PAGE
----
Week 6 Questions

by alexcarson

1: I would like to begin by saying that I see the Panopticon as being potentially an analogy for the web of digital information which ensnares virtually every action we take, particularly through its demonstrated power of observation. While the following is not the point of Foucault’s work, I do wonder if one could account for resistance to that system, though. Just as internet users have devised means to resist the system via means that the system itself can not yet control, would it be possible for individuals in the Panopticon to undermine the intentions of the overseer through civil disobedience. Foucault’s answer to that is likely dismal (in the long-term, no), but I think Foucault’s use of the Panopticon automatically raises the question of if one can get out or if order can be disrupted on a permanent and meaningful basis.

2: The opposite question raised by the comparison of Panopticism to the digital age, however, is if it’s actually effective as a means to control behavior. Despite an ever-thickening digital web, there has been no marked drop in crime rates or deviant behavior, and if anything both of these have been in some way encouraged by the omni-presence of digital technology and tracking. Is this a deficiency in the metaphor, or is there some variety of behavior for which Foucault does not account which undermines the implementation of a Panoptic system?

3: And drawing from the above (again), perhaps the metaphor is a flawed one because a lot of people do not realize that they are in a Panoptic scenario. An essential part of the Panopticon as a socializing influence on criminals and the insane is that they are aware that they are under constant surveillance. While this may be the reality of the digital era, it is by no means one which is completely or even widely known or realized in day-to-day activities. Does the metaphor fail because authority has not made itself explicitly known? Does there need to be a physical component?

Discipline: A mechanism of power that regulates behavior. I think our society generally conceives of discipline as either a punishment or a refinement of behavior, but does not always put the two concepts together in one definition. Foucault demonstrates this combination in his writing and how such mechanisms are used by power structures to promote desired behavior.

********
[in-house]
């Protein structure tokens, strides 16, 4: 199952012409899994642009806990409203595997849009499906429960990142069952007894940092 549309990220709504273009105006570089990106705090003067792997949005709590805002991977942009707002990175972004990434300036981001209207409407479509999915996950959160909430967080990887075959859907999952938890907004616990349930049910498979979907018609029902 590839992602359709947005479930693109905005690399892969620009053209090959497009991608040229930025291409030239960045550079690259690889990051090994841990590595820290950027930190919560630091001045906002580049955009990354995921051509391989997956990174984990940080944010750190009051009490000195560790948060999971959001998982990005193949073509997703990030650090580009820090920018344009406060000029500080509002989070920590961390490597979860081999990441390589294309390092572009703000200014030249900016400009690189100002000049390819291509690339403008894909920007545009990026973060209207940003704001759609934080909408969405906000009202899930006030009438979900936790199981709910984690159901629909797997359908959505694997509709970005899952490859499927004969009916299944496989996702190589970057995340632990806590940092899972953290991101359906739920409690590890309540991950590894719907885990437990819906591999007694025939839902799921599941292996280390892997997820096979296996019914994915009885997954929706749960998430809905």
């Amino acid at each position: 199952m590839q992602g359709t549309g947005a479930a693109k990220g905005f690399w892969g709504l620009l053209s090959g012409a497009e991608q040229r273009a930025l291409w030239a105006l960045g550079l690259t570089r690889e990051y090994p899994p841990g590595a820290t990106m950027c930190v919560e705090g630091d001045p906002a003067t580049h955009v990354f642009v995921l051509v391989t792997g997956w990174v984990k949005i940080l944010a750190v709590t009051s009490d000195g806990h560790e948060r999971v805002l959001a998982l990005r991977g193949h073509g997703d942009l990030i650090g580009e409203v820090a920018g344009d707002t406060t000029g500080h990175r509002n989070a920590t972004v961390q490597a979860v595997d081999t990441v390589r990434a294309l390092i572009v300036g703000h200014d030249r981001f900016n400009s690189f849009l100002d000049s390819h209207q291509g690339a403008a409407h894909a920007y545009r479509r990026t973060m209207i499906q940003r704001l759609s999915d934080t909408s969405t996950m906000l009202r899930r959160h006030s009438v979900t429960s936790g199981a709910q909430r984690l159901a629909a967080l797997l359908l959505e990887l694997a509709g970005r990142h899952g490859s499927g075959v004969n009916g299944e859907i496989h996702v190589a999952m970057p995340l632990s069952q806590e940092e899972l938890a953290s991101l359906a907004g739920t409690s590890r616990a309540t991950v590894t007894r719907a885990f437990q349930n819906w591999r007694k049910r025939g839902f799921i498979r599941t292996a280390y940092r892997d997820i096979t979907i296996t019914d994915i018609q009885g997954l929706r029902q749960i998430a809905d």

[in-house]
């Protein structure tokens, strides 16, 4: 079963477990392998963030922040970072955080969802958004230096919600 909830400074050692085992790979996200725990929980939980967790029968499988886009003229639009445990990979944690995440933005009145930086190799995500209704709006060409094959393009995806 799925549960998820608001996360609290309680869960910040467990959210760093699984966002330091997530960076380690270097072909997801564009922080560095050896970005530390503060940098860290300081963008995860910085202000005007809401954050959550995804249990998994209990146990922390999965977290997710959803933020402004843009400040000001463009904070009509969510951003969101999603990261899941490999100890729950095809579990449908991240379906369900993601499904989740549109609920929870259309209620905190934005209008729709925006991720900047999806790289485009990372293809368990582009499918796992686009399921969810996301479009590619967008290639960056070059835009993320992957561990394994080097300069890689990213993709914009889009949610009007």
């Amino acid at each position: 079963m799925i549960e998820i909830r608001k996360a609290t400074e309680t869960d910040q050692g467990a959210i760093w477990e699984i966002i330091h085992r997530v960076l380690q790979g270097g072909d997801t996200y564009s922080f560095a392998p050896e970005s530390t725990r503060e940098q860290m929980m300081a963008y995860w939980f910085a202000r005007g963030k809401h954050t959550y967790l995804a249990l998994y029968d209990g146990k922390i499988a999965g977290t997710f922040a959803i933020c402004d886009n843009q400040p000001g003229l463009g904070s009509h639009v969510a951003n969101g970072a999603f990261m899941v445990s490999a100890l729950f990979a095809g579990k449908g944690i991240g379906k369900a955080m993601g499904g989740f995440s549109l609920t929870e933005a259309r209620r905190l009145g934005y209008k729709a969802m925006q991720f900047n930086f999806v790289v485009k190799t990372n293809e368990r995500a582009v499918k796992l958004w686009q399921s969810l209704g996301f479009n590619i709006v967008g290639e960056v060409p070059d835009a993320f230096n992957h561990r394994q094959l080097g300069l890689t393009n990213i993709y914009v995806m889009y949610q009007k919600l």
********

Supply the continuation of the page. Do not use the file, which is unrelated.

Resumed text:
Representational Power

by melissarogers


Space: that which we create in and around us by virtue of our bodily presence, by virtue of our relationships with other bodies (including objects), and by virtue of practices of representation (digital or otherwise).

Place: those specific spaces to which we are affectively attached, bound, or oriented toward by virtue of meaningful relationships with other bodies (including objects), through embodied practices of power (biopolitics), and through practices of representation, visualization, and mapping.

Identity: the enduring bodily and psychic perception and conception of self across spacetime(s), including the extension of self through cultural tools, technologies, and virtualities.


1. I was intrigued and somewhat skeptical of Edward Soja’s conceptualization of justice. Soja extends the definition of justice out from its primarily legal framework to include notions of “fairness” in everyday life and social interaction (20), and although he argues that justice is being sought in new political realms including the spatial, I thought he oversimplified the ways in which multiple visions of and routes to social justice can be contentious and disciplinary. For example, he writes, “Justice in the contemporary world has been developing a political meaning that transcends the defined categories of race, gender, class, nationality, sexual preference, and other forms of homogenous and often exclusive group or community identity” (23). While I understand his point that an abstract or mobile understanding of “justice” has in some senses taken on a life of its own, I wonder if he has not overestimated the extent to which justice can be the “organizational and motivational adhesive” of social movements (24). How, then, might we better historicize “justice” to see the various ways in which social movements have been about access to or the politics of certain forms of space? How might focusing on many and multiple definitions of justice give us insight into the ways individuals and collectives value, define, and practice space?

2. Paglen and Harpold emphasize the extent to which the power of maps relies on an absence/presence binary. If all forms of representation and visualization are to some extent caught in this trap, will alternative forms of representation necessitate alternative conceptualizations of space, via Lefebvre? How might we craft representations of space that get at the ways space is practiced rather than defined from the top-down or from the “God’s-eye” perspective? I think participatory mapping attempts to solve this problem, however it is still beholden to the ways power organizes our understandings of absence and presence.

3. Paglen writes, “blank spots on maps and blacked-out documents announce the fact that there’s something hidden….Blank spots on maps outline the things they seek to conceal” (17). Dovetailing on my previous question, I’m wondering about the subversion or the frustration of surveillance in relationship to absence and presence. Are “absent”, “empty”, “blank”, or “invisible” spaces necessarily unable to be surveilled? Similarly, how might the blind spots of certain forms of power be exploited to hide things in plain view?

Making Meaning Out of Power & Secret Spaces/Places

by robertjiles

Making Meaning Out of Power & Secret Spaces/Places